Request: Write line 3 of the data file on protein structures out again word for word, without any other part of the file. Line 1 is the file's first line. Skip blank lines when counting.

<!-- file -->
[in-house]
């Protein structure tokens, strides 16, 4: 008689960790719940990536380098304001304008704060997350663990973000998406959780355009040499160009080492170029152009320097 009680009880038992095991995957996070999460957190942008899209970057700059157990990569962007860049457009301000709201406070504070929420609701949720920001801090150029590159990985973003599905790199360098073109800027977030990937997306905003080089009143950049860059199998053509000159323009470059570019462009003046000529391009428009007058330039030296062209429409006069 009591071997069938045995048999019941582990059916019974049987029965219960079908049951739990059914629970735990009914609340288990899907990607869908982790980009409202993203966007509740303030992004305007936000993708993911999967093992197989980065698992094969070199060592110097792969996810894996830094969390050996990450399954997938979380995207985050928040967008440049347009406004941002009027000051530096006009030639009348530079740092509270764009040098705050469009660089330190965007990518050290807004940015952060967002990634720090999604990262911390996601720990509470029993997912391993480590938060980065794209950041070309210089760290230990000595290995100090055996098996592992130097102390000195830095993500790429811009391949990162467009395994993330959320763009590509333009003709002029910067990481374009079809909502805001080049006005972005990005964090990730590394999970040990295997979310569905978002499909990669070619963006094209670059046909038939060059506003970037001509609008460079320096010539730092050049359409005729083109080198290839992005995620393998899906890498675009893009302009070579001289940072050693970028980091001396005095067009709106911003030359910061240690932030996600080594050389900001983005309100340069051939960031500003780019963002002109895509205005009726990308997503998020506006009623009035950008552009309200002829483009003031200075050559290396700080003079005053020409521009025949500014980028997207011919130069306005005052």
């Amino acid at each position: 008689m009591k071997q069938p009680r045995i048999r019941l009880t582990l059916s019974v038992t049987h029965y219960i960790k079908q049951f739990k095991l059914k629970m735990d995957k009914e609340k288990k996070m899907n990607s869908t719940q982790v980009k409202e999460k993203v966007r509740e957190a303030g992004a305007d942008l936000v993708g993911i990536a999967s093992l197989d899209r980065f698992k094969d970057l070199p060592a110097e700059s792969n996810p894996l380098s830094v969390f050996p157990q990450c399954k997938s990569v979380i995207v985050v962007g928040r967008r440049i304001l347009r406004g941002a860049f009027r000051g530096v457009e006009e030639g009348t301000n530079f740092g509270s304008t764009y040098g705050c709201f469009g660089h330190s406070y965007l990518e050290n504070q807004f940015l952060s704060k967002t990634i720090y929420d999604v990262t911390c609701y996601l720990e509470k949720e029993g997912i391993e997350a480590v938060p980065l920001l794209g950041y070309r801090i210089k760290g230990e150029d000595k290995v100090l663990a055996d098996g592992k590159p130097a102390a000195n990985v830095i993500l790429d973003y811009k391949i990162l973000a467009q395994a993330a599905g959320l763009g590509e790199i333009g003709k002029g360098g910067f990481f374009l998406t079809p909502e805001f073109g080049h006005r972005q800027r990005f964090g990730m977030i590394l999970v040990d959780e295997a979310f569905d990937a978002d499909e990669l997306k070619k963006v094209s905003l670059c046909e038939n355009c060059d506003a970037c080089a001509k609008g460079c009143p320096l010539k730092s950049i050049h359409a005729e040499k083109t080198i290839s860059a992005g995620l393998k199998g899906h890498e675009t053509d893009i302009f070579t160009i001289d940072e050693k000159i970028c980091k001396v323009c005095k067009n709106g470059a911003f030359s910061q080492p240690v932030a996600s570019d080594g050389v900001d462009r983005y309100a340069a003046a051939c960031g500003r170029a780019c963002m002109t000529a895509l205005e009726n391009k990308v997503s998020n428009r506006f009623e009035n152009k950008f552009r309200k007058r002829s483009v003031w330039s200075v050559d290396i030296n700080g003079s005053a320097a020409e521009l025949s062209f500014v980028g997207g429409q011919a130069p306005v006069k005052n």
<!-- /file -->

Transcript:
């Amino acid at each position: 008689m009591k071997q069938p009680r045995i048999r019941l009880t582990l059916s019974v038992t049987h029965y219960i960790k079908q049951f739990k095991l059914k629970m735990d995957k009914e609340k288990k996070m899907n990607s869908t719940q982790v980009k409202e999460k993203v966007r509740e957190a303030g992004a305007d942008l936000v993708g993911i990536a999967s093992l197989d899209r980065f698992k094969d970057l070199p060592a110097e700059s792969n996810p894996l380098s830094v969390f050996p157990q990450c399954k997938s990569v979380i995207v985050v962007g928040r967008r440049i304001l347009r406004g941002a860049f009027r000051g530096v457009e006009e030639g009348t301000n530079f740092g509270s304008t764009y040098g705050c709201f469009g660089h330190s406070y965007l990518e050290n504070q807004f940015l952060s704060k967002t990634i720090y929420d999604v990262t911390c609701y996601l720990e509470k949720e029993g997912i391993e997350a480590v938060p980065l920001l794209g950041y070309r801090i210089k760290g230990e150029d000595k290995v100090l663990a055996d098996g592992k590159p130097a102390a000195n990985v830095i993500l790429d973003y811009k391949i990162l973000a467009q395994a993330a599905g959320l763009g590509e790199i333009g003709k002029g360098g910067f990481f374009l998406t079809p909502e805001f073109g080049h006005r972005q800027r990005f964090g990730m977030i590394l999970v040990d959780e295997a979310f569905d990937a978002d499909e990669l997306k070619k963006v094209s905003l670059c046909e038939n355009c060059d506003a970037c080089a001509k609008g460079c009143p320096l010539k730092s950049i050049h359409a005729e040499k083109t080198i290839s860059a992005g995620l393998k199998g899906h890498e675009t053509d893009i302009f070579t160009i001289d940072e050693k000159i970028c980091k001396v323009c005095k067009n709106g470059a911003f030359s910061q080492p240690v932030a996600s570019d080594g050389v900001d462009r983005y309100a340069a003046a051939c960031g500003r170029a780019c963002m002109t000529a895509l205005e009726n391009k990308v997503s998020n428009r506006f009623e009035n152009k950008f552009r309200k007058r002829s483009v003031w330039s200075v050559d290396i030296n700080g003079s005053a320097a020409e521009l025949s062209f500014v980028g997207g429409q011919a130069p306005v006069k005052n």